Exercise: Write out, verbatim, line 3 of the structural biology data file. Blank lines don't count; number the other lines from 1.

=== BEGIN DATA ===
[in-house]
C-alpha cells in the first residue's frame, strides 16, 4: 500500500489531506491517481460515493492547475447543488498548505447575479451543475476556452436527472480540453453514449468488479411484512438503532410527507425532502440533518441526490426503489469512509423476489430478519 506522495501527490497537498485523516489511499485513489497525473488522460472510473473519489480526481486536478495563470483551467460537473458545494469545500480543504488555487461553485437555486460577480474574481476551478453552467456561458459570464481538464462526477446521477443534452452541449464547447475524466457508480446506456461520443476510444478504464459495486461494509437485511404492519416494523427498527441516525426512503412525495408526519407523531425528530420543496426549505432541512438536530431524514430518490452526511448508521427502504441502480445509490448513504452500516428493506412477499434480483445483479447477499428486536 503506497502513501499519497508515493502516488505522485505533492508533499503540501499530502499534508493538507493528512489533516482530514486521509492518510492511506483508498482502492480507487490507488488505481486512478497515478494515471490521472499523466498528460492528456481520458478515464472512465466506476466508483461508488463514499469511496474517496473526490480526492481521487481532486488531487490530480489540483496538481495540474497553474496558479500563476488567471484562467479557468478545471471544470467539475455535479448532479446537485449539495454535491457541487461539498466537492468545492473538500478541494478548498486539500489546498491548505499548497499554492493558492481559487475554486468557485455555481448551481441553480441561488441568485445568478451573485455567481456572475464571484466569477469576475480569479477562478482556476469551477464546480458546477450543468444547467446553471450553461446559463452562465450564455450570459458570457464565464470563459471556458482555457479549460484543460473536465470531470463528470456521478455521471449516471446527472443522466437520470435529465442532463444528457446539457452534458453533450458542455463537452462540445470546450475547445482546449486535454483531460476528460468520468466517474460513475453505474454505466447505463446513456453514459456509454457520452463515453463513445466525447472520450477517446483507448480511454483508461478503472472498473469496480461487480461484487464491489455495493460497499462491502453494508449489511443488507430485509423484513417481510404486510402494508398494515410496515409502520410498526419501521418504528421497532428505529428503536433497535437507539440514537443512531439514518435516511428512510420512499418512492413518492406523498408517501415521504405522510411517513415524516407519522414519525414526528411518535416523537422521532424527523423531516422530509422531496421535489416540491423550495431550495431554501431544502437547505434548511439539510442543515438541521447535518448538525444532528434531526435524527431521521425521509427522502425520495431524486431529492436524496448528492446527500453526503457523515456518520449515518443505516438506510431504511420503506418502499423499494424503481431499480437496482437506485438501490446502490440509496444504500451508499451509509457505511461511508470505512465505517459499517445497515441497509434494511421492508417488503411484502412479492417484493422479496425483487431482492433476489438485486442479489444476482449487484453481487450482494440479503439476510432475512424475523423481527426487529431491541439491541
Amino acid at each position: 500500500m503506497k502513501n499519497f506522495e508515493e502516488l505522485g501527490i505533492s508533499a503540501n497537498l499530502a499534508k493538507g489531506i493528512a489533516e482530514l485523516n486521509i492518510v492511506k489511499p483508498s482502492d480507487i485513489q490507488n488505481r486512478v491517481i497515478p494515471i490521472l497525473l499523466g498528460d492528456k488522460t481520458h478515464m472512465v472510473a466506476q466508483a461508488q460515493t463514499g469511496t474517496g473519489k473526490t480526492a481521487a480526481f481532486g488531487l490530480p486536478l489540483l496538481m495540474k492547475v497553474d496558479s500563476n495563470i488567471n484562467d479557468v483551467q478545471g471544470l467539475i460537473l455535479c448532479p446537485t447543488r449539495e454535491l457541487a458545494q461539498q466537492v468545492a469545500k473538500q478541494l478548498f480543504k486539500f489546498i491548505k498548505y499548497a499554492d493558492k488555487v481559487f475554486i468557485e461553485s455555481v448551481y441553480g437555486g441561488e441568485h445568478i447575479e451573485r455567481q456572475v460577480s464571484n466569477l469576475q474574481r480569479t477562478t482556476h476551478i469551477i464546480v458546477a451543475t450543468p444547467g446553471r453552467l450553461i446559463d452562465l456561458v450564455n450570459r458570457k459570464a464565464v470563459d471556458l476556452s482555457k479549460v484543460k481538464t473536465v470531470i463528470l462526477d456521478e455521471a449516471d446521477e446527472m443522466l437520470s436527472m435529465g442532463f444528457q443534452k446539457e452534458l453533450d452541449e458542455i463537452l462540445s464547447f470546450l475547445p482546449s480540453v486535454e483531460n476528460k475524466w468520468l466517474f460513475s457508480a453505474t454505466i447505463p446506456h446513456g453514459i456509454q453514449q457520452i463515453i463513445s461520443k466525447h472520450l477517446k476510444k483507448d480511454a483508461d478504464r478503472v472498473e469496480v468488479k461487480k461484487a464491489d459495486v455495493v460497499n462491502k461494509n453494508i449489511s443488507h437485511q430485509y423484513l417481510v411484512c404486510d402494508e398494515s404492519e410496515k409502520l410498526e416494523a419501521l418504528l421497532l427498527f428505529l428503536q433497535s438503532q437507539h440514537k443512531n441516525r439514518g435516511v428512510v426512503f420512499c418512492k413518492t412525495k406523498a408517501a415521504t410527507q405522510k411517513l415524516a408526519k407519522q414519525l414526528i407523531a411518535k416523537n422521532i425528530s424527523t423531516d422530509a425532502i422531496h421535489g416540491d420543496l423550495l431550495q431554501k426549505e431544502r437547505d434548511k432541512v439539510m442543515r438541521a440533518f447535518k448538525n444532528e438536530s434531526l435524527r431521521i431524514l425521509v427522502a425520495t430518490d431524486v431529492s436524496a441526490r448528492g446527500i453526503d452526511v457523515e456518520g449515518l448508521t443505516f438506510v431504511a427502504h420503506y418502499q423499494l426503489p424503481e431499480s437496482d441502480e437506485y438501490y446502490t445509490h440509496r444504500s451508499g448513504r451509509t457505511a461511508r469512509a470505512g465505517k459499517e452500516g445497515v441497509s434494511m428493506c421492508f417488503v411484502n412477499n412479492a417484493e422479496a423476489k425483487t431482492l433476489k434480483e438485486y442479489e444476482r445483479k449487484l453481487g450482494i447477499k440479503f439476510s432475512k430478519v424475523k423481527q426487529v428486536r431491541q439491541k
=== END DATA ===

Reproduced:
Amino acid at each position: 500500500m503506497k502513501n499519497f506522495e508515493e502516488l505522485g501527490i505533492s508533499a503540501n497537498l499530502a499534508k493538507g489531506i493528512a489533516e482530514l485523516n486521509i492518510v492511506k489511499p483508498s482502492d480507487i485513489q490507488n488505481r486512478v491517481i497515478p494515471i490521472l497525473l499523466g498528460d492528456k488522460t481520458h478515464m472512465v472510473a466506476q466508483a461508488q460515493t463514499g469511496t474517496g473519489k473526490t480526492a481521487a480526481f481532486g488531487l490530480p486536478l489540483l496538481m495540474k492547475v497553474d496558479s500563476n495563470i488567471n484562467d479557468v483551467q478545471g471544470l467539475i460537473l455535479c448532479p446537485t447543488r449539495e454535491l457541487a458545494q461539498q466537492v468545492a469545500k473538500q478541494l478548498f480543504k486539500f489546498i491548505k498548505y499548497a499554492d493558492k488555487v481559487f475554486i468557485e461553485s455555481v448551481y441553480g437555486g441561488e441568485h445568478i447575479e451573485r455567481q456572475v460577480s464571484n466569477l469576475q474574481r480569479t477562478t482556476h476551478i469551477i464546480v458546477a451543475t450543468p444547467g446553471r453552467l450553461i446559463d452562465l456561458v450564455n450570459r458570457k459570464a464565464v470563459d471556458l476556452s482555457k479549460v484543460k481538464t473536465v470531470i463528470l462526477d456521478e455521471a449516471d446521477e446527472m443522466l437520470s436527472m435529465g442532463f444528457q443534452k446539457e452534458l453533450d452541449e458542455i463537452l462540445s464547447f470546450l475547445p482546449s480540453v486535454e483531460n476528460k475524466w468520468l466517474f460513475s457508480a453505474t454505466i447505463p446506456h446513456g453514459i456509454q453514449q457520452i463515453i463513445s461520443k466525447h472520450l477517446k476510444k483507448d480511454a483508461d478504464r478503472v472498473e469496480v468488479k461487480k461484487a464491489d459495486v455495493v460497499n462491502k461494509n453494508i449489511s443488507h437485511q430485509y423484513l417481510v411484512c404486510d402494508e398494515s404492519e410496515k409502520l410498526e416494523a419501521l418504528l421497532l427498527f428505529l428503536q433497535s438503532q437507539h440514537k443512531n441516525r439514518g435516511v428512510v426512503f420512499c418512492k413518492t412525495k406523498a408517501a415521504t410527507q405522510k411517513l415524516a408526519k407519522q414519525l414526528i407523531a411518535k416523537n422521532i425528530s424527523t423531516d422530509a425532502i422531496h421535489g416540491d420543496l423550495l431550495q431554501k426549505e431544502r437547505d434548511k432541512v439539510m442543515r438541521a440533518f447535518k448538525n444532528e438536530s434531526l435524527r431521521i431524514l425521509v427522502a425520495t430518490d431524486v431529492s436524496a441526490r448528492g446527500i453526503d452526511v457523515e456518520g449515518l448508521t443505516f438506510v431504511a427502504h420503506y418502499q423499494l426503489p424503481e431499480s437496482d441502480e437506485y438501490y446502490t445509490h440509496r444504500s451508499g448513504r451509509t457505511a461511508r469512509a470505512g465505517k459499517e452500516g445497515v441497509s434494511m428493506c421492508f417488503v411484502n412477499n412479492a417484493e422479496a423476489k425483487t431482492l433476489k434480483e438485486y442479489e444476482r445483479k449487484l453481487g450482494i447477499k440479503f439476510s432475512k430478519v424475523k423481527q426487529v428486536r431491541q439491541k